In the meantime, check out Sublime Stitching for some beautiful and really user-friendly patterns. Jenny Hart started Sublime Stitching out of her Austin home in 2001, and her designs have been driving the DIY trend ever since. By partnering with contemporary artists such as Tara McPherson and Ryan Brinkley, she is giving exposure to art as well as encouraging the intersection of craft and artistry. Her work is “Not your Gramma’s embroidery,” but it can still be fun!

from Sublime Stitching's set of patterns by artist Ryan Berkley, who loves putting animals in clothes.

Needle work can be dark, mysterious, or just plain rude as well. Cross stitch, which is slightly different from embroidery but equally easy to do, provides the old-fashioned look that we all recognize from family homes. Subversive Cross Stitch and Steotch have both updated the antiquated look of cross stitch with awesomely vulgar and hilarious works, a testament to the true versatility of the craft.

Blending pop Culture, Humor, and classic stitching is was Steotch does best.



Of course, if you’re only interested in stitching some dainty daisies around the edge of a pillow case, that’s okay too! Like most hobbies, the possibilities range from the simple to the impossibly complicated. Check back next week for the first lesson in transferring a pattern, putting your fabric in a hoop, and your very first stitches!


13 replies on “In Stitches: A Series on the Art of Embroidery”

So excited for this series! After a recent death in the family, I thought it would be really nice to embroider some handkerchiefs for the ladies but realized I didn’t have any idea what to do. I’m looking forward to this!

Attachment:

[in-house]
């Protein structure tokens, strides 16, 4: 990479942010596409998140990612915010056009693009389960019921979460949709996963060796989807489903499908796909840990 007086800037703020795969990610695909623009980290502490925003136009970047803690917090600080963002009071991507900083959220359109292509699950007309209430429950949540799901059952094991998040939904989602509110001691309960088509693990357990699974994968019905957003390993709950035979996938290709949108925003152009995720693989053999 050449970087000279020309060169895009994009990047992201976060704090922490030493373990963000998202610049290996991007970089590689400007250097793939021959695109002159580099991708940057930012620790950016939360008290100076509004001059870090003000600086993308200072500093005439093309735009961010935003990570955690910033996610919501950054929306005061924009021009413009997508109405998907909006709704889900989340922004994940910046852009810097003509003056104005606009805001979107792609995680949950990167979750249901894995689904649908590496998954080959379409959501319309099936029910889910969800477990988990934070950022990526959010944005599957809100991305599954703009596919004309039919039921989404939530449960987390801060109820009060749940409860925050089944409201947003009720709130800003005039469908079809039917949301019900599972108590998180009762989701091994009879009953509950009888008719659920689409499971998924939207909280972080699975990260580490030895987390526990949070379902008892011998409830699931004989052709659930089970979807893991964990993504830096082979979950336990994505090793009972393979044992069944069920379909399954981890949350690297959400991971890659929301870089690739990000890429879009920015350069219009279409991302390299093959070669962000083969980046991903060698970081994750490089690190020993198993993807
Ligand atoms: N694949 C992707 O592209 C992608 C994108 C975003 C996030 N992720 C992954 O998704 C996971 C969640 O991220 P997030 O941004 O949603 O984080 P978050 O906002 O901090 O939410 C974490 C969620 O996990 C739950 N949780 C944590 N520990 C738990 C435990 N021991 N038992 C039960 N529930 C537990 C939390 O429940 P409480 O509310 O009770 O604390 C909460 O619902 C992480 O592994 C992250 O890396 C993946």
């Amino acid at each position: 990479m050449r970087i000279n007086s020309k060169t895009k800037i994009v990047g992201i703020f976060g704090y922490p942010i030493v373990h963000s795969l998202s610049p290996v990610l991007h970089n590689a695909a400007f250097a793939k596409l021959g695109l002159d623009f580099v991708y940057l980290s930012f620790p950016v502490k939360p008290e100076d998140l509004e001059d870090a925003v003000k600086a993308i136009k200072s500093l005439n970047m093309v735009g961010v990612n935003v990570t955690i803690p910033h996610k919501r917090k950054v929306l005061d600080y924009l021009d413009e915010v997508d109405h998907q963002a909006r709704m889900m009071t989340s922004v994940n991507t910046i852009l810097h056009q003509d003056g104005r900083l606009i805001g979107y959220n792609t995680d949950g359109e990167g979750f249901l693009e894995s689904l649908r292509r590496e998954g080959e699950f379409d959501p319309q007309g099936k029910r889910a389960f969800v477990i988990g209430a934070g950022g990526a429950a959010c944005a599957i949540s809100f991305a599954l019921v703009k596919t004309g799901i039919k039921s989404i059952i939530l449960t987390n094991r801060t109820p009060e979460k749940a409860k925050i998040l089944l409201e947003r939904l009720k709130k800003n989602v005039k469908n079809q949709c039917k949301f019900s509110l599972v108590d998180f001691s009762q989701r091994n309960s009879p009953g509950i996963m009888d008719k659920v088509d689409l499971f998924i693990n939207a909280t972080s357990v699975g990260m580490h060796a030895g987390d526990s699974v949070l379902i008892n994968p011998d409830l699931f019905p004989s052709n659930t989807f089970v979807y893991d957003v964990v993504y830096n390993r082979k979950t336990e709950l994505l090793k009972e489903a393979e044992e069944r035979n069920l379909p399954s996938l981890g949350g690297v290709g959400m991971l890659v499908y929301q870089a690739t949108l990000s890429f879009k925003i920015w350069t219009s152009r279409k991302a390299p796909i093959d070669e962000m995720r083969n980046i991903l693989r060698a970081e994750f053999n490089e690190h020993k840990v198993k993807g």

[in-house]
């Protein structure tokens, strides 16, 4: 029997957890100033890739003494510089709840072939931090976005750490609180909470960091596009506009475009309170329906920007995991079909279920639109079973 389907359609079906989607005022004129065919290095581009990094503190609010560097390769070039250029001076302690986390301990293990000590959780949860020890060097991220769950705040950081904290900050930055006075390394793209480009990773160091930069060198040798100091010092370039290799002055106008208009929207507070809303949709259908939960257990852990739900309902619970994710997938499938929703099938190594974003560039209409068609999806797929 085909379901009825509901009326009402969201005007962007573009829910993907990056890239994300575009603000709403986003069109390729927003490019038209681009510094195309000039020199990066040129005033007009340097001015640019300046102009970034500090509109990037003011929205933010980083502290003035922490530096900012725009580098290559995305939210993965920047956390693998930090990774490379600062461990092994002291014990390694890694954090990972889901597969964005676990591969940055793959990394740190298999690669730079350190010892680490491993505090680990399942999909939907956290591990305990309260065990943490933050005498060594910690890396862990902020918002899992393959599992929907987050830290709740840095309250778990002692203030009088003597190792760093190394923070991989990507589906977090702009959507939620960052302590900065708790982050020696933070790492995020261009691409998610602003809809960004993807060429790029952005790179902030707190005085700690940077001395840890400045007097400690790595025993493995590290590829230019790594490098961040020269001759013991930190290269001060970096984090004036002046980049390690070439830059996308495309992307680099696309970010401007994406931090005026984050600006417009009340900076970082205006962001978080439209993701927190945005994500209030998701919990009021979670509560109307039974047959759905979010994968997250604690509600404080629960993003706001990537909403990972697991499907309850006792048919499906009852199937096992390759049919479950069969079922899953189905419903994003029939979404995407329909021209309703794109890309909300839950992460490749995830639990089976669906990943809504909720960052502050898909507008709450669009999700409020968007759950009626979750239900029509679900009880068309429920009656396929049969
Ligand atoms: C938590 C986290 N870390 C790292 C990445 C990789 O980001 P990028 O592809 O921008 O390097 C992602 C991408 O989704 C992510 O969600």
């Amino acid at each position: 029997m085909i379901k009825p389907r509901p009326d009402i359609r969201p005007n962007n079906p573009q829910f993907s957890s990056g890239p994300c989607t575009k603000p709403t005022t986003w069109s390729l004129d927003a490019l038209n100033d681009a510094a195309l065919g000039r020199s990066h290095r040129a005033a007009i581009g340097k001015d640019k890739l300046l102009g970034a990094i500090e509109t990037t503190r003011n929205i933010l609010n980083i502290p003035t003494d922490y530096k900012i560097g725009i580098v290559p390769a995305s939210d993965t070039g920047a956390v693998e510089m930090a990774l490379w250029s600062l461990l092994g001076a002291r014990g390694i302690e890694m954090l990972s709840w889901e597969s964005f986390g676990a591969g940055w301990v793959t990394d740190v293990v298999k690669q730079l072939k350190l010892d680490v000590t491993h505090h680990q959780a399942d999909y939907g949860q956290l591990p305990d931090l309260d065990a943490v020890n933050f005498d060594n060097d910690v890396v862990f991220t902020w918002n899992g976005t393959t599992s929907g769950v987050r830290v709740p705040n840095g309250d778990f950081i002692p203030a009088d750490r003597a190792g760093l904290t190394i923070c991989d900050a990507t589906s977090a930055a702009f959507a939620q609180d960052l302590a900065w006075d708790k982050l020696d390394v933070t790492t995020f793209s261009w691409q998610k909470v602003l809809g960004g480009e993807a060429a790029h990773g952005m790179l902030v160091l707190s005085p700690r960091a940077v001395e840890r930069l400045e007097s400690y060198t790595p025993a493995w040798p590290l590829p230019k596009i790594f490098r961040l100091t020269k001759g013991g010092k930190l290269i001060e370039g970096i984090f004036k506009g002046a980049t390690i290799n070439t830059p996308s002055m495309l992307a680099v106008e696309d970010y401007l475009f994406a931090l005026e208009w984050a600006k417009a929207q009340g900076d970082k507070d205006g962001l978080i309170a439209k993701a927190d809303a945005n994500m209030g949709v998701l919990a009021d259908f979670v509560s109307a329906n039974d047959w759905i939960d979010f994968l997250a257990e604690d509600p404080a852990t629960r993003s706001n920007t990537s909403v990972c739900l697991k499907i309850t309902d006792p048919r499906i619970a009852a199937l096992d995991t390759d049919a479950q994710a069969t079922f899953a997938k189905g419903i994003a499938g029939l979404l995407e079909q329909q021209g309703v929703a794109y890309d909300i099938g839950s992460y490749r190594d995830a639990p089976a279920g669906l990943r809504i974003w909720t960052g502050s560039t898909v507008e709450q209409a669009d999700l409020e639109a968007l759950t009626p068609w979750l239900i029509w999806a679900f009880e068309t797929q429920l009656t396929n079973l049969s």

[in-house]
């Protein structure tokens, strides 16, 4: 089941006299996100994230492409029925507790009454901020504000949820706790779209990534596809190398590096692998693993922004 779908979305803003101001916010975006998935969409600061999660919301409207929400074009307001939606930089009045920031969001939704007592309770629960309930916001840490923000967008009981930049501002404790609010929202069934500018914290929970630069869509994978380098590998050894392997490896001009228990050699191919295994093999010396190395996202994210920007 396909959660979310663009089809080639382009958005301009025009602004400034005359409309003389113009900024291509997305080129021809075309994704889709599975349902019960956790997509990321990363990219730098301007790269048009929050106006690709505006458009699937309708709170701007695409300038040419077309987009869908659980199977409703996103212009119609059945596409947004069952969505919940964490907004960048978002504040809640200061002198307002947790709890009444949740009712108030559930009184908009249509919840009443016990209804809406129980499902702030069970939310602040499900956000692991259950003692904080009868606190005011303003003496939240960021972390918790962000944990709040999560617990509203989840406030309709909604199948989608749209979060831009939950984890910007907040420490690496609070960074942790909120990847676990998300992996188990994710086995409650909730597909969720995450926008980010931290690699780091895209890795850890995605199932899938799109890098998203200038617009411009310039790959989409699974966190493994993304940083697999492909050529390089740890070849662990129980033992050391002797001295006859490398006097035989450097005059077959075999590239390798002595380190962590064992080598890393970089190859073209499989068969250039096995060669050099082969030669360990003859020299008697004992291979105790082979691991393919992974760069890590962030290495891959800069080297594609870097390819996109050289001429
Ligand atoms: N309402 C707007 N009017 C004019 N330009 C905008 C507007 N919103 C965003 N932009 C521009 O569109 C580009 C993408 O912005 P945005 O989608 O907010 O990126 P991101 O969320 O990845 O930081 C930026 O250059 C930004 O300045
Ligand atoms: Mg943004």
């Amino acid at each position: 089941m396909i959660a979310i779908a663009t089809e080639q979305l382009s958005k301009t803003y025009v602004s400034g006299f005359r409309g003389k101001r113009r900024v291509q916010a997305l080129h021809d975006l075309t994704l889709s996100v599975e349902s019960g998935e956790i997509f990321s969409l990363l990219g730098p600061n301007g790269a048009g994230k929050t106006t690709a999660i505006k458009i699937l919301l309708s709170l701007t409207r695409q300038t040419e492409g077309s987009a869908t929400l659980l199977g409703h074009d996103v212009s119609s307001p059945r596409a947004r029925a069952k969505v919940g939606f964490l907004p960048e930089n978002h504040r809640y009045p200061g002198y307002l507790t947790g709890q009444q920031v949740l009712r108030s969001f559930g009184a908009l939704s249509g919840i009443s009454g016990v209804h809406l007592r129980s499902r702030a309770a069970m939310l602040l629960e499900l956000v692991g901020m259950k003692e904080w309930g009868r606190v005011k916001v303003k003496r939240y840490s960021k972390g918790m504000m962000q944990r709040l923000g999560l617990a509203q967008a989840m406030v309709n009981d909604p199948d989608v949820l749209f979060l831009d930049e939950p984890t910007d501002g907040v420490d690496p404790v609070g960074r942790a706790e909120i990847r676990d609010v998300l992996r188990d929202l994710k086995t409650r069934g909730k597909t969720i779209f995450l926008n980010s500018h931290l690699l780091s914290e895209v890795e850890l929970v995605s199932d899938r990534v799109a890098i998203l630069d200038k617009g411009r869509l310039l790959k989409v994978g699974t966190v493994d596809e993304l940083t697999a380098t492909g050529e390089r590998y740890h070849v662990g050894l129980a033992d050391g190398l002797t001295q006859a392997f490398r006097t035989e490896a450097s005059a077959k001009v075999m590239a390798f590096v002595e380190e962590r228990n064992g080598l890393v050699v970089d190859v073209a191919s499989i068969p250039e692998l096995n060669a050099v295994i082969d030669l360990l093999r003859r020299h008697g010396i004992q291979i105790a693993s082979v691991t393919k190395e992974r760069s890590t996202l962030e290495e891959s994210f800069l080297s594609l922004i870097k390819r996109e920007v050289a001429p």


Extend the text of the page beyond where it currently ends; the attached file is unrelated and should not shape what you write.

Can I vote for both “inspired” and “tickled”? I love this article! I’m good with handwork and would like to do some embroidery (I’ve only done needlepoint and cross-stitch so far, and I love them both.) I have 2 quilts to get done this year first, though. :)

Is Jenny Hart of Sublime Stitching featured in that Handmade Nation documentary I saw? I think maybe that’s her? I really liked the woman who ran the embroidery business in that film.

I sometimes bristle at the “not your Grandma’s embroidery (or whatever)” message that I encounter now and again in contemporary craft, though. I have a lot of respect for craft traditions and I like traditional design. And I always think: shut up, I love my Grandma! Ha ha. (I hope it’s clear this isn’t directed to you at all!)

I think the “Not your grandma’s…” has less to do with dissing grandmas and more to do with how stuck in a rut crafting had become, and the fact that fiber arts in particular pretty much skipped a generation. I love my grandma too, but I think she would  be the first to agree that a sampler of the word “Fuck” was not her kind of cross stitch.

What is the name of your Etsy store? I want to look!

I have been cross-stitching for years and years, but embroidery has always eluded me. When you asked, “What is the first image that pops into your head?” my answer was “A printed pattern of grapes and some jacked up stitches, all seen through a red mist of rage.” I will be following along, in hopes of conquering my crafty Goliath.